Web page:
In 1962, the remains of five Viking Ships were excavated over the span of 4 months, near the town of Skuldelev, close to Roskilde in east Denmark. These ships, named Skuldelev 1 through 5, are today displayed at the Viking Ship Museum in Roskilde.
Skuldelev 2 is an oak-built, sea-going warship, a longship, originally build in Dublin around the year 1042. Approximately 30 m long and 3.8 m wide it would have had a crew of 70-80 men. A reconstruction of this ship took place at the Viking Ship Museum in Roskilde and a replica was built, using original tools and ancient craftsmanship. The ship was to be called "The Sea Stallion from Glendalough" (in Danish: Havhingsten). It sailed successfully back to Dublin during the summer of 2007, through the rough conditions of the North Sea and Atlantic Ocean. The ship was displayed in Dublin until the summer of 2008, at which time it was sailed back to Roskilde again, where it remains as an exhibition at the Viking Ship Museum.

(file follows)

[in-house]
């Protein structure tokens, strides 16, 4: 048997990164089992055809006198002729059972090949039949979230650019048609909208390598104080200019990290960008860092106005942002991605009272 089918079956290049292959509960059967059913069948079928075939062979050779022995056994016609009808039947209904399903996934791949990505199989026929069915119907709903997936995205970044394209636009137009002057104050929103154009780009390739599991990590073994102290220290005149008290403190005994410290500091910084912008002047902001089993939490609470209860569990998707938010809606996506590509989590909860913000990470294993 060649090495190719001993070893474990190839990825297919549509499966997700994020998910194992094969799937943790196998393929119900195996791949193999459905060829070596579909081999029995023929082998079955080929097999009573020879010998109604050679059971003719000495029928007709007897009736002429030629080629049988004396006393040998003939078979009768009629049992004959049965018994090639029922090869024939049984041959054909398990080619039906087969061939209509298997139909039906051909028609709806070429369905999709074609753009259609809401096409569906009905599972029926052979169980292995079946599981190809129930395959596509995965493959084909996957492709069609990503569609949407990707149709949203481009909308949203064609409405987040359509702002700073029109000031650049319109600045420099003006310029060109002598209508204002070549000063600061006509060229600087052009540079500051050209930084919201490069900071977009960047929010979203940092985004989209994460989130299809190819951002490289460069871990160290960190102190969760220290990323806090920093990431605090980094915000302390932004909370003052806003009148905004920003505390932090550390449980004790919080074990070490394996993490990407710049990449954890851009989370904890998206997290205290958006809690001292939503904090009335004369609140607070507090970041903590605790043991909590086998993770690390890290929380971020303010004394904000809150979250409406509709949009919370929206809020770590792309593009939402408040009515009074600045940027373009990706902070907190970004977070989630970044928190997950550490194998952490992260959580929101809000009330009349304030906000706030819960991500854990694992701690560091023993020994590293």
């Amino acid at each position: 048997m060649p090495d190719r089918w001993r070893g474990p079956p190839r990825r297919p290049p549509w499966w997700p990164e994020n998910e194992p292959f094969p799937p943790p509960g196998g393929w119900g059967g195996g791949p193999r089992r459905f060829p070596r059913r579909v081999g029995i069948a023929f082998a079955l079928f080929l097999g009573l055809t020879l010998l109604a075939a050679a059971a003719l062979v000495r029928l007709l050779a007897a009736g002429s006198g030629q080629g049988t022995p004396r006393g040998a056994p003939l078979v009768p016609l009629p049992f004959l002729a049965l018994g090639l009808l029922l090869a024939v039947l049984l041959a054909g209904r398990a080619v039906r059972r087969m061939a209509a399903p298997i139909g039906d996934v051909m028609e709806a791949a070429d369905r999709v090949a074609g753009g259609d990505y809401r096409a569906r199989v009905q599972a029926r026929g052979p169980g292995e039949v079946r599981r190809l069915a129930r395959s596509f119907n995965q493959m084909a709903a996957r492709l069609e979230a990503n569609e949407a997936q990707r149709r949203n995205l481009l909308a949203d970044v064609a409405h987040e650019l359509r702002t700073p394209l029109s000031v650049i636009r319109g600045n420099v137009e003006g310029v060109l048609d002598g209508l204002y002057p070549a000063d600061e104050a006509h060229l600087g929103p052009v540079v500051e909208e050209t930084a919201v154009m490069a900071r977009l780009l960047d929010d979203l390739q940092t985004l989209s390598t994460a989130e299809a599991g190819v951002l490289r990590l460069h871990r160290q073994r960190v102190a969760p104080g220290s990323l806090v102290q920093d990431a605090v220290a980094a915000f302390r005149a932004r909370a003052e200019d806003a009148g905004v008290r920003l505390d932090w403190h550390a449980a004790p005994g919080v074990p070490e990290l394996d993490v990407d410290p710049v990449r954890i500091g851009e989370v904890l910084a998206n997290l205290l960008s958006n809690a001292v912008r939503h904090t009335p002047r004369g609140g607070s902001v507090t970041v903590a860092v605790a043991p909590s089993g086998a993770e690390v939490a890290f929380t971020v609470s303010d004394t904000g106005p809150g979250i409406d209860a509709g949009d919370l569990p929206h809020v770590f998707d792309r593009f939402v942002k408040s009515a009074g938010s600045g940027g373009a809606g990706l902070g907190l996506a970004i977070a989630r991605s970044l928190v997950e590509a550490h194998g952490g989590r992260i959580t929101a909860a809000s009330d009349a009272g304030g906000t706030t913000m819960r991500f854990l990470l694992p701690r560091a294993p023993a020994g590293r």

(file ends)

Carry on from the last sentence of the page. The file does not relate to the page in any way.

By a chance, yesterday I caught a glimpse of a television documentary about the outbound voyage of the longship to Dublin. I was utterly impressed by the achievement of the volunteers that manned the ship, thus incredibly in awe of the extraordinary longevity and determination, which the Vikings must have possessed. The modern journey was a culmination of almost 50 years of basic research in experimental archaeology, and remains a tribute to the history of the Vikings and to the ambitions of modern man in trying to retrace it.